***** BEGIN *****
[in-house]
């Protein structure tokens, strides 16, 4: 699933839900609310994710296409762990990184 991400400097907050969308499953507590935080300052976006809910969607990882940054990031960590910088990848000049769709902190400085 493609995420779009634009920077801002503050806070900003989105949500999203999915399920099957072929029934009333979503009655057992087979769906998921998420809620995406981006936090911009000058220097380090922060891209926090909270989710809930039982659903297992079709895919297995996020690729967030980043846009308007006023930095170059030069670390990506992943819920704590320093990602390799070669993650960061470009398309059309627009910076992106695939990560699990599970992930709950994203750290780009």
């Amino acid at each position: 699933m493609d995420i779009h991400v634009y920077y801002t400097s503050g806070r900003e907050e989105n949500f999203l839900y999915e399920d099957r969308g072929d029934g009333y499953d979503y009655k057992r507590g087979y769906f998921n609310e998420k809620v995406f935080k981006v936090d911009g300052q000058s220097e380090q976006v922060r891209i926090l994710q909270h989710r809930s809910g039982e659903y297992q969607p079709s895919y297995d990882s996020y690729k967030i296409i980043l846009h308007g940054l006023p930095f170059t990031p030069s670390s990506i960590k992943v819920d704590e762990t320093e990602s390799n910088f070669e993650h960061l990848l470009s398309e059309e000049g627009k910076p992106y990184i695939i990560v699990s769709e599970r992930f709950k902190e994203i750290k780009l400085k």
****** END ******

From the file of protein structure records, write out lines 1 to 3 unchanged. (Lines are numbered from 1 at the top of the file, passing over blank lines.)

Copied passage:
[in-house]
């Protein structure tokens, strides 16, 4: 699933839900609310994710296409762990990184 991400400097907050969308499953507590935080300052976006809910969607990882940054990031960590910088990848000049769709902190400085 493609995420779009634009920077801002503050806070900003989105949500999203999915399920099957072929029934009333979503009655057992087979769906998921998420809620995406981006936090911009000058220097380090922060891209926090909270989710809930039982659903297992079709895919297995996020690729967030980043846009308007006023930095170059030069670390990506992943819920704590320093990602390799070669993650960061470009398309059309627009910076992106695939990560699990599970992930709950994203750290780009």
């Amino acid at each position: 699933m493609d995420i779009h991400v634009y920077y801002t400097s503050g806070r900003e907050e989105n949500f999203l839900y999915e399920d099957r969308g072929d029934g009333y499953d979503y009655k057992r507590g087979y769906f998921n609310e998420k809620v995406f935080k981006v936090d911009g300052q000058s220097e380090q976006v922060r891209i926090l994710q909270h989710r809930s809910g039982e659903y297992q969607p079709s895919y297995d990882s996020y690729k967030i296409i980043l846009h308007g940054l006023p930095f170059t990031p030069s670390s990506i960590k992943v819920d704590e762990t320093e990602s390799n910088f070669e993650h960061l990848l470009s398309e059309e000049g627009k910076p992106y990184i695939i990560v699990s769709e599970r992930f709950k902190e994203i750290k780009l400085k």